Updated: Feb 23, 2021
SINGAPORE — When he stepped onto a beach on Hong Kong’s uninhabited Soko Islands, Gary Stokes was surprised to find — amid the discarded water bottles, shopping bags and usual piles of plastic waste — a new type of garbage washing ashore.
Masks. Dozens and dozens of disposable masks.
On that overcast morning in late February, just weeks after Hong Kong had recorded its first coronavirus case, the environmental activist collected more than 70 discarded masks from a beach slightly longer than a football field. In the months since, Stokes has found many more washed up onto other islands far from central Hong Kong.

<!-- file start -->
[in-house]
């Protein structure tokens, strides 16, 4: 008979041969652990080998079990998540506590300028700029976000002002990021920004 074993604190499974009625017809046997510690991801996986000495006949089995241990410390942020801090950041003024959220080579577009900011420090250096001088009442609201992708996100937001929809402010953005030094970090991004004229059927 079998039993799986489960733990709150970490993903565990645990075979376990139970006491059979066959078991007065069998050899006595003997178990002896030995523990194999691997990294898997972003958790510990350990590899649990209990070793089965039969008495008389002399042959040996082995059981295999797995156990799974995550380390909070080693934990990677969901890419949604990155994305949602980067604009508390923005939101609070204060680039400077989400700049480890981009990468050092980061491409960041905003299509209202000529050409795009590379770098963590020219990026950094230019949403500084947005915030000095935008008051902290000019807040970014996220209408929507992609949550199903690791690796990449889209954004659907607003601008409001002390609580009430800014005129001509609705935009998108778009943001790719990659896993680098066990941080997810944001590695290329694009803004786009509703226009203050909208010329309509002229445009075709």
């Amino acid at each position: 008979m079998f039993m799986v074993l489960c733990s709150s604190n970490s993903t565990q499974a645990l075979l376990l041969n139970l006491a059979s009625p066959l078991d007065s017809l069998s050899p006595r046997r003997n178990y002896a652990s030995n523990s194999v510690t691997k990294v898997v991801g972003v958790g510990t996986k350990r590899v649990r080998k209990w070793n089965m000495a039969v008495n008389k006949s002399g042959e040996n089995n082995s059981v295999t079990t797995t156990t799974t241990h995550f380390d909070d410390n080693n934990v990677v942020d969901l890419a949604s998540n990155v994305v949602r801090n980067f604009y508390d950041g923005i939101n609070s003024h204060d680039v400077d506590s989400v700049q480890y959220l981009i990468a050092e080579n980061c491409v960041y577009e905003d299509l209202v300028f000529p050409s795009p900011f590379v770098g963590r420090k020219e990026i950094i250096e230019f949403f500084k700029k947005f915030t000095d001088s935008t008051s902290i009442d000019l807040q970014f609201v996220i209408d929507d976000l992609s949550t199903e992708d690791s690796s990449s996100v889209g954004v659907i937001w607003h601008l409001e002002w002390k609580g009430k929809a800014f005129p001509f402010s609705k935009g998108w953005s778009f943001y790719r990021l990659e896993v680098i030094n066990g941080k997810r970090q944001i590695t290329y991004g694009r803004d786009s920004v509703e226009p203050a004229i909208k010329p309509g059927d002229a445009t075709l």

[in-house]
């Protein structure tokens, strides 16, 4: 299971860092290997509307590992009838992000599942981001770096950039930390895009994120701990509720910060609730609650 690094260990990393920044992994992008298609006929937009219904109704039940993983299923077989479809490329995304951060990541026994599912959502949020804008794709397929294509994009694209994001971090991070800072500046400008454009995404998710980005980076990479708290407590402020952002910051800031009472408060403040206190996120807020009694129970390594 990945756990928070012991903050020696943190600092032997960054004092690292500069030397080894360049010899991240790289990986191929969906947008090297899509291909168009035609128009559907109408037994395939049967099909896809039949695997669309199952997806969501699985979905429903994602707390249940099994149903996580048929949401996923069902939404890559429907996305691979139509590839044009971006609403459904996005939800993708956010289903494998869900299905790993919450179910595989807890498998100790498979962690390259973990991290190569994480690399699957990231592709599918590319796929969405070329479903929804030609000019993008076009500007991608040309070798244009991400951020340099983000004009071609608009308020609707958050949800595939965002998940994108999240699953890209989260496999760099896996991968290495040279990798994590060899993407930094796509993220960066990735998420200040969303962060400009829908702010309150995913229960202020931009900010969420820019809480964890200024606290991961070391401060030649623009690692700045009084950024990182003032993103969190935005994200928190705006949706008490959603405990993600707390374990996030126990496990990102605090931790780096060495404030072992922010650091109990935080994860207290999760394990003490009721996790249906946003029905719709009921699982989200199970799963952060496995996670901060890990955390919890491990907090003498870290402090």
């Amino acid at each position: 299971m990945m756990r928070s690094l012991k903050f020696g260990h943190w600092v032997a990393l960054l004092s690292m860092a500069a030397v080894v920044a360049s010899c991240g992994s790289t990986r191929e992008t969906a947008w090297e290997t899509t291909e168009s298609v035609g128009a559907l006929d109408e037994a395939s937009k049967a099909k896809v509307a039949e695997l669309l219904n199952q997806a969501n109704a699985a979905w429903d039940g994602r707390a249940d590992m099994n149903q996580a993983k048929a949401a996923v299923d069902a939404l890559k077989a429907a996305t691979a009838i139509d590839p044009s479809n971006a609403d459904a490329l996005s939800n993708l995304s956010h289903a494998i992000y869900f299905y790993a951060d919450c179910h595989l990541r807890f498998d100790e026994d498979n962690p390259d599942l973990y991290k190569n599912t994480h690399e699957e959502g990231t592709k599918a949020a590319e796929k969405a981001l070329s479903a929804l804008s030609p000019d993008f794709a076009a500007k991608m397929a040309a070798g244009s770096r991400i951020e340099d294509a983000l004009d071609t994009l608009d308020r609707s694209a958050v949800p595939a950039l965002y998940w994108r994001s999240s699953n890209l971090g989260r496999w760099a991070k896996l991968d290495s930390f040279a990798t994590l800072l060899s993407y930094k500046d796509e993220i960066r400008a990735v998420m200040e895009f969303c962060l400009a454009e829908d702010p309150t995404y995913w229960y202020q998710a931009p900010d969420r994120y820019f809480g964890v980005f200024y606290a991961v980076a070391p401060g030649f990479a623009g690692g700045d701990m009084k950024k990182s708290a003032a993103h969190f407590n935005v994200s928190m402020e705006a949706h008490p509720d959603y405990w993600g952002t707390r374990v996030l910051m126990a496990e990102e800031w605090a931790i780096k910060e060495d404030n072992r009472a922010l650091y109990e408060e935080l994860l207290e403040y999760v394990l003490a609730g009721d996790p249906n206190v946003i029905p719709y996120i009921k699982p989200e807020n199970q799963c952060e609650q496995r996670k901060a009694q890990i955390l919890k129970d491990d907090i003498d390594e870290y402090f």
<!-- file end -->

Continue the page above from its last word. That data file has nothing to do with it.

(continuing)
The coronavirus pandemic has brought a dramatic increase in the use of plastic, the main component in masks, gloves, hand sanitizer bottles, protective medical suits, test kits, takeout containers, delivery packaging and other items central to our new, locked-down, hyper-hygienic way of life.